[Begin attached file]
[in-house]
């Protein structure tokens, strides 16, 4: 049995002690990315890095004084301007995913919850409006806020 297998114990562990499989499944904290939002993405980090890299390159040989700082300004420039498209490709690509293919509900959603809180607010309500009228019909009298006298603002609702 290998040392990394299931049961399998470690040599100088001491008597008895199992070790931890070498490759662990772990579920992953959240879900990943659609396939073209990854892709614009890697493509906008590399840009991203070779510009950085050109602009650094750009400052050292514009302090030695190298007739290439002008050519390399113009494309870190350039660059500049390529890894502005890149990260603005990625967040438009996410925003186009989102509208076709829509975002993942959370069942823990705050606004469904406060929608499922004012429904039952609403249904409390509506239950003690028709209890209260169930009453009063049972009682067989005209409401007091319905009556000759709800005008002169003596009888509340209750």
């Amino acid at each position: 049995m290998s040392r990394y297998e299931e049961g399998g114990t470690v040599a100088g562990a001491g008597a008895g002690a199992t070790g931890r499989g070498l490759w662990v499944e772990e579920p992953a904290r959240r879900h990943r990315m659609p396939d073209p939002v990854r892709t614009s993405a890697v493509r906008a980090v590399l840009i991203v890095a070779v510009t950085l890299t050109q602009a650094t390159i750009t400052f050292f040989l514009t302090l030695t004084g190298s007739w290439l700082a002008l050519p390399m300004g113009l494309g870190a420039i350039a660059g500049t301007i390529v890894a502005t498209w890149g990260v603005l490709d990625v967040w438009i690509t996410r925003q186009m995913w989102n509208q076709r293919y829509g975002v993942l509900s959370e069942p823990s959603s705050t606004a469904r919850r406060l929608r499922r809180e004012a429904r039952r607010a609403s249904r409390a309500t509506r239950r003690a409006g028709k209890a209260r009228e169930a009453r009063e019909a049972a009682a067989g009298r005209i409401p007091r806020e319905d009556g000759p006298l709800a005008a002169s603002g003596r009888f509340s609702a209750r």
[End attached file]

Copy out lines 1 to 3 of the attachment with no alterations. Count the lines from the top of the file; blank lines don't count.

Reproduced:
[in-house]
């Protein structure tokens, strides 16, 4: 049995002690990315890095004084301007995913919850409006806020 297998114990562990499989499944904290939002993405980090890299390159040989700082300004420039498209490709690509293919509900959603809180607010309500009228019909009298006298603002609702 290998040392990394299931049961399998470690040599100088001491008597008895199992070790931890070498490759662990772990579920992953959240879900990943659609396939073209990854892709614009890697493509906008590399840009991203070779510009950085050109602009650094750009400052050292514009302090030695190298007739290439002008050519390399113009494309870190350039660059500049390529890894502005890149990260603005990625967040438009996410925003186009989102509208076709829509975002993942959370069942823990705050606004469904406060929608499922004012429904039952609403249904409390509506239950003690028709209890209260169930009453009063049972009682067989005209409401007091319905009556000759709800005008002169003596009888509340209750």
């Amino acid at each position: 049995m290998s040392r990394y297998e299931e049961g399998g114990t470690v040599a100088g562990a001491g008597a008895g002690a199992t070790g931890r499989g070498l490759w662990v499944e772990e579920p992953a904290r959240r879900h990943r990315m659609p396939d073209p939002v990854r892709t614009s993405a890697v493509r906008a980090v590399l840009i991203v890095a070779v510009t950085l890299t050109q602009a650094t390159i750009t400052f050292f040989l514009t302090l030695t004084g190298s007739w290439l700082a002008l050519p390399m300004g113009l494309g870190a420039i350039a660059g500049t301007i390529v890894a502005t498209w890149g990260v603005l490709d990625v967040w438009i690509t996410r925003q186009m995913w989102n509208q076709r293919y829509g975002v993942l509900s959370e069942p823990s959603s705050t606004a469904r919850r406060l929608r499922r809180e004012a429904r039952r607010a609403s249904r409390a309500t509506r239950r003690a409006g028709k209890a209260r009228e169930a009453r009063e019909a049972a009682a067989g009298r005209i409401p007091r806020e319905d009556g000759p006298l709800a005008a002169s603002g003596r009888f509340s609702a209750r």